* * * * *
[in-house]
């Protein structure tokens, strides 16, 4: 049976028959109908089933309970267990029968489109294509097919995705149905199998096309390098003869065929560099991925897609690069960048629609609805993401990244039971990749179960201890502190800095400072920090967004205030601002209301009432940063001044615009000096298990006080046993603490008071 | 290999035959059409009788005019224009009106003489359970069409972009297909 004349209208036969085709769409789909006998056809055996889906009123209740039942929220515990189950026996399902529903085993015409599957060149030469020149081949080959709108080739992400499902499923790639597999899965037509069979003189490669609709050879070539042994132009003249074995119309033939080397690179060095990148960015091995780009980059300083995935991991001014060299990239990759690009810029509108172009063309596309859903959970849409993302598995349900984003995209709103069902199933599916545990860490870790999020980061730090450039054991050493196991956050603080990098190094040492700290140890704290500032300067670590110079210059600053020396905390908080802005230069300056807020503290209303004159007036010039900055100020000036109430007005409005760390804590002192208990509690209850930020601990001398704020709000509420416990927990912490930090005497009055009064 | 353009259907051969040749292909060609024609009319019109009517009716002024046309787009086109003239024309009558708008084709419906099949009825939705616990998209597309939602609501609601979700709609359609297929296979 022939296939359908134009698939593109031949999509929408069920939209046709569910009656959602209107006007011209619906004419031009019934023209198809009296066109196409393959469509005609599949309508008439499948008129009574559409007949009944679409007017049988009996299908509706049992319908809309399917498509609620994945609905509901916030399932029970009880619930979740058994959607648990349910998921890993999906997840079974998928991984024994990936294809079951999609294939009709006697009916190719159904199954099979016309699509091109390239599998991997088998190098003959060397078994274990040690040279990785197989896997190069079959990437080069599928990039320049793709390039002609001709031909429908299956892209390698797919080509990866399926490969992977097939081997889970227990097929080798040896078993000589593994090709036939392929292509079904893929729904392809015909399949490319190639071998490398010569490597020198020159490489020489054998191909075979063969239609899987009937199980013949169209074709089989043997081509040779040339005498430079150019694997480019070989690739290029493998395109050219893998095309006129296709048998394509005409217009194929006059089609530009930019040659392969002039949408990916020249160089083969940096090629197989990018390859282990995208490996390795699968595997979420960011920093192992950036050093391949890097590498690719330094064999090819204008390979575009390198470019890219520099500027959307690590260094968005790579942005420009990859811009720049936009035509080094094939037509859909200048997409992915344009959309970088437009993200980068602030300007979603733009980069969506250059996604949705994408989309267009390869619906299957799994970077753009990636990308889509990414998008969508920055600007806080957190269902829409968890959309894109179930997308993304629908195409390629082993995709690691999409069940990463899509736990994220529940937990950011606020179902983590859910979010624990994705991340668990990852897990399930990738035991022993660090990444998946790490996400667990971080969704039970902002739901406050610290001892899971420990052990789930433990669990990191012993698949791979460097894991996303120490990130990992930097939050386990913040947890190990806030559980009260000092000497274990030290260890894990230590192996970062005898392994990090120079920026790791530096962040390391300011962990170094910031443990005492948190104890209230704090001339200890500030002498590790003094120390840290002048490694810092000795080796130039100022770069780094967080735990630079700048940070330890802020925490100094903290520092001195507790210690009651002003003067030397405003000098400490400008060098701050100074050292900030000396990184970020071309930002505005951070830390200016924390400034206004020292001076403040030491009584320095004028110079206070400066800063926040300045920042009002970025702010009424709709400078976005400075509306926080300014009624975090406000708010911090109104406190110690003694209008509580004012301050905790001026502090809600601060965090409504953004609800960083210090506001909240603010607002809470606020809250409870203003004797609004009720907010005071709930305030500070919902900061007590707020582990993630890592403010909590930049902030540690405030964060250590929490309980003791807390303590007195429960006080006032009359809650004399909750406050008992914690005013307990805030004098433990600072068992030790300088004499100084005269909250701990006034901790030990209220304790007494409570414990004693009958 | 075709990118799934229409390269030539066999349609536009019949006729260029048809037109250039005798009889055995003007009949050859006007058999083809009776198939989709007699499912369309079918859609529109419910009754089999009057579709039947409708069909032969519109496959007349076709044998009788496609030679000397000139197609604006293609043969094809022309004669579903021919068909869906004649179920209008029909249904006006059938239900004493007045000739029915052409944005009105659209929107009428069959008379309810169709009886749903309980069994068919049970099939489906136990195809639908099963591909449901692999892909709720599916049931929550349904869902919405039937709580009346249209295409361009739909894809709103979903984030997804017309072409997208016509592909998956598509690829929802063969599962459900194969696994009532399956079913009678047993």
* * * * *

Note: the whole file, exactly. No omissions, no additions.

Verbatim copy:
[in-house]
């Protein structure tokens, strides 16, 4: 049976028959109908089933309970267990029968489109294509097919995705149905199998096309390098003869065929560099991925897609690069960048629609609805993401990244039971990749179960201890502190800095400072920090967004205030601002209301009432940063001044615009000096298990006080046993603490008071 | 290999035959059409009788005019224009009106003489359970069409972009297909 004349209208036969085709769409789909006998056809055996889906009123209740039942929220515990189950026996399902529903085993015409599957060149030469020149081949080959709108080739992400499902499923790639597999899965037509069979003189490669609709050879070539042994132009003249074995119309033939080397690179060095990148960015091995780009980059300083995935991991001014060299990239990759690009810029509108172009063309596309859903959970849409993302598995349900984003995209709103069902199933599916545990860490870790999020980061730090450039054991050493196991956050603080990098190094040492700290140890704290500032300067670590110079210059600053020396905390908080802005230069300056807020503290209303004159007036010039900055100020000036109430007005409005760390804590002192208990509690209850930020601990001398704020709000509420416990927990912490930090005497009055009064 | 353009259907051969040749292909060609024609009319019109009517009716002024046309787009086109003239024309009558708008084709419906099949009825939705616990998209597309939602609501609601979700709609359609297929296979 022939296939359908134009698939593109031949999509929408069920939209046709569910009656959602209107006007011209619906004419031009019934023209198809009296066109196409393959469509005609599949309508008439499948008129009574559409007949009944679409007017049988009996299908509706049992319908809309399917498509609620994945609905509901916030399932029970009880619930979740058994959607648990349910998921890993999906997840079974998928991984024994990936294809079951999609294939009709006697009916190719159904199954099979016309699509091109390239599998991997088998190098003959060397078994274990040690040279990785197989896997190069079959990437080069599928990039320049793709390039002609001709031909429908299956892209390698797919080509990866399926490969992977097939081997889970227990097929080798040896078993000589593994090709036939392929292509079904893929729904392809015909399949490319190639071998490398010569490597020198020159490489020489054998191909075979063969239609899987009937199980013949169209074709089989043997081509040779040339005498430079150019694997480019070989690739290029493998395109050219893998095309006129296709048998394509005409217009194929006059089609530009930019040659392969002039949408990916020249160089083969940096090629197989990018390859282990995208490996390795699968595997979420960011920093192992950036050093391949890097590498690719330094064999090819204008390979575009390198470019890219520099500027959307690590260094968005790579942005420009990859811009720049936009035509080094094939037509859909200048997409992915344009959309970088437009993200980068602030300007979603733009980069969506250059996604949705994408989309267009390869619906299957799994970077753009990636990308889509990414998008969508920055600007806080957190269902829409968890959309894109179930997308993304629908195409390629082993995709690691999409069940990463899509736990994220529940937990950011606020179902983590859910979010624990994705991340668990990852897990399930990738035991022993660090990444998946790490996400667990971080969704039970902002739901406050610290001892899971420990052990789930433990669990990191012993698949791979460097894991996303120490990130990992930097939050386990913040947890190990806030559980009260000092000497274990030290260890894990230590192996970062005898392994990090120079920026790791530096962040390391300011962990170094910031443990005492948190104890209230704090001339200890500030002498590790003094120390840290002048490694810092000795080796130039100022770069780094967080735990630079700048940070330890802020925490100094903290520092001195507790210690009651002003003067030397405003000098400490400008060098701050100074050292900030000396990184970020071309930002505005951070830390200016924390400034206004020292001076403040030491009584320095004028110079206070400066800063926040300045920042009002970025702010009424709709400078976005400075509306926080300014009624975090406000708010911090109104406190110690003694209008509580004012301050905790001026502090809600601060965090409504953004609800960083210090506001909240603010607002809470606020809250409870203003004797609004009720907010005071709930305030500070919902900061007590707020582990993630890592403010909590930049902030540690405030964060250590929490309980003791807390303590007195429960006080006032009359809650004399909750406050008992914690005013307990805030004098433990600072068992030790300088004499100084005269909250701990006034901790030990209220304790007494409570414990004693009958 | 075709990118799934229409390269030539066999349609536009019949006729260029048809037109250039005798009889055995003007009949050859006007058999083809009776198939989709007699499912369309079918859609529109419910009754089999009057579709039947409708069909032969519109496959007349076709044998009788496609030679000397000139197609604006293609043969094809022309004669579903021919068909869906004649179920209008029909249904006006059938239900004493007045000739029915052409944005009105659209929107009428069959008379309810169709009886749903309980069994068919049970099939489906136990195809639908099963591909449901692999892909709720599916049931929550349904869902919405039937709580009346249209295409361009739909894809709103979903984030997804017309072409997208016509592909998956598509690829929802063969599962459900194969696994009532399956079913009678047993």